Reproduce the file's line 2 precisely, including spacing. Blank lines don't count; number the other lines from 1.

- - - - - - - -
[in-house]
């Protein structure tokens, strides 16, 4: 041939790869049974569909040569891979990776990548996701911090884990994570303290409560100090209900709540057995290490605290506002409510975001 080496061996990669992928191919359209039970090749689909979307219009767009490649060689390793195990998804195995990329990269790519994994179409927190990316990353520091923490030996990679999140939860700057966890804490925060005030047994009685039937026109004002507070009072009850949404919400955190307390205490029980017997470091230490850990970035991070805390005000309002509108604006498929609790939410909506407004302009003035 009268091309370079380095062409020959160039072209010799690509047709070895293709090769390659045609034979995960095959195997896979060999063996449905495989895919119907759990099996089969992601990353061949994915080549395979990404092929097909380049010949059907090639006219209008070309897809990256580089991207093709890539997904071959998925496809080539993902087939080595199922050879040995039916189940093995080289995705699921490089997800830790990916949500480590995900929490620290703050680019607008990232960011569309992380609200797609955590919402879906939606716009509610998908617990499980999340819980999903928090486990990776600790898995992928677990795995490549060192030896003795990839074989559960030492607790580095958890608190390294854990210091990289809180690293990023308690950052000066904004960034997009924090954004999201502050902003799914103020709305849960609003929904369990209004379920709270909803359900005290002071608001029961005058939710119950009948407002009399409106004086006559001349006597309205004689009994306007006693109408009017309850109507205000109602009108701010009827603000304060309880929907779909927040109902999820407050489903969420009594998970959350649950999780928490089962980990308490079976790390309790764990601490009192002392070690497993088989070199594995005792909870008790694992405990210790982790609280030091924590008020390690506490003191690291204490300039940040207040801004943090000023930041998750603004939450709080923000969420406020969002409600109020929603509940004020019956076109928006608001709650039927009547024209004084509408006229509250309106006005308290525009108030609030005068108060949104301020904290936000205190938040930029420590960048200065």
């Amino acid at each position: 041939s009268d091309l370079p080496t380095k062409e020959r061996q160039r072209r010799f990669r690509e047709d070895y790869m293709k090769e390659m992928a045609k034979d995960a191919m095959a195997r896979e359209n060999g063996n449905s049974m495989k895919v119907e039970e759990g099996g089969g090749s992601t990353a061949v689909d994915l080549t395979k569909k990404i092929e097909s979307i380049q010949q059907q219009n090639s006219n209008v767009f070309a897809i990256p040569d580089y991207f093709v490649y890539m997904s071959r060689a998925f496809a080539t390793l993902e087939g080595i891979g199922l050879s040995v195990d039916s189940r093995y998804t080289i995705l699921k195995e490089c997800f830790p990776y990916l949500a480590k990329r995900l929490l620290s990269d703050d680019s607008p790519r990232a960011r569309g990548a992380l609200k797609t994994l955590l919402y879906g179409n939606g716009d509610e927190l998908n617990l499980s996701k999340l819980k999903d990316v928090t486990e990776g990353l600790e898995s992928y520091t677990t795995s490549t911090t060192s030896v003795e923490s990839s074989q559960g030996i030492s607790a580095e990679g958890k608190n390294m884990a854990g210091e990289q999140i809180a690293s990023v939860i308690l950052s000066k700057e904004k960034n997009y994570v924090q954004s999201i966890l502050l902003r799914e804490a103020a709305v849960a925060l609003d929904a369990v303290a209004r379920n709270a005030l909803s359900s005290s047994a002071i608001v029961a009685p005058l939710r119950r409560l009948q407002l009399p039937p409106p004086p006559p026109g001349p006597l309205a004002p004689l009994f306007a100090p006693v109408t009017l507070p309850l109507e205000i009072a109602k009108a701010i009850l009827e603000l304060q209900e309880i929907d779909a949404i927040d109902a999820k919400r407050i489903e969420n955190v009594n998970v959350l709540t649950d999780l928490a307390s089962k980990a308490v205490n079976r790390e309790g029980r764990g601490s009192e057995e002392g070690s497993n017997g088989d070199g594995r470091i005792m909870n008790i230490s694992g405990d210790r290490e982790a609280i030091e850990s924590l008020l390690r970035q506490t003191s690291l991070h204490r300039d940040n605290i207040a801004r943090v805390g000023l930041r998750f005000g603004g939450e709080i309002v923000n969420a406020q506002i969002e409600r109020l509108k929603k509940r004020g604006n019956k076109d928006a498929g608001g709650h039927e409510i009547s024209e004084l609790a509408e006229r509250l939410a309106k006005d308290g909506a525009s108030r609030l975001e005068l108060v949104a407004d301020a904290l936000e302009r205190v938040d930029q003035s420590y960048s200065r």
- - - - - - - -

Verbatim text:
């Protein structure tokens, strides 16, 4: 041939790869049974569909040569891979990776990548996701911090884990994570303290409560100090209900709540057995290490605290506002409510975001 080496061996990669992928191919359209039970090749689909979307219009767009490649060689390793195990998804195995990329990269790519994994179409927190990316990353520091923490030996990679999140939860700057966890804490925060005030047994009685039937026109004002507070009072009850949404919400955190307390205490029980017997470091230490850990970035991070805390005000309002509108604006498929609790939410909506407004302009003035 009268091309370079380095062409020959160039072209010799690509047709070895293709090769390659045609034979995960095959195997896979060999063996449905495989895919119907759990099996089969992601990353061949994915080549395979990404092929097909380049010949059907090639006219209008070309897809990256580089991207093709890539997904071959998925496809080539993902087939080595199922050879040995039916189940093995080289995705699921490089997800830790990916949500480590995900929490620290703050680019607008990232960011569309992380609200797609955590919402879906939606716009509610998908617990499980999340819980999903928090486990990776600790898995992928677990795995490549060192030896003795990839074989559960030492607790580095958890608190390294854990210091990289809180690293990023308690950052000066904004960034997009924090954004999201502050902003799914103020709305849960609003929904369990209004379920709270909803359900005290002071608001029961005058939710119950009948407002009399409106004086006559001349006597309205004689009994306007006693109408009017309850109507205000109602009108701010009827603000304060309880929907779909927040109902999820407050489903969420009594998970959350649950999780928490089962980990308490079976790390309790764990601490009192002392070690497993088989070199594995005792909870008790694992405990210790982790609280030091924590008020390690506490003191690291204490300039940040207040801004943090000023930041998750603004939450709080923000969420406020969002409600109020929603509940004020019956076109928006608001709650039927009547024209004084509408006229509250309106006005308290525009108030609030005068108060949104301020904290936000205190938040930029420590960048200065």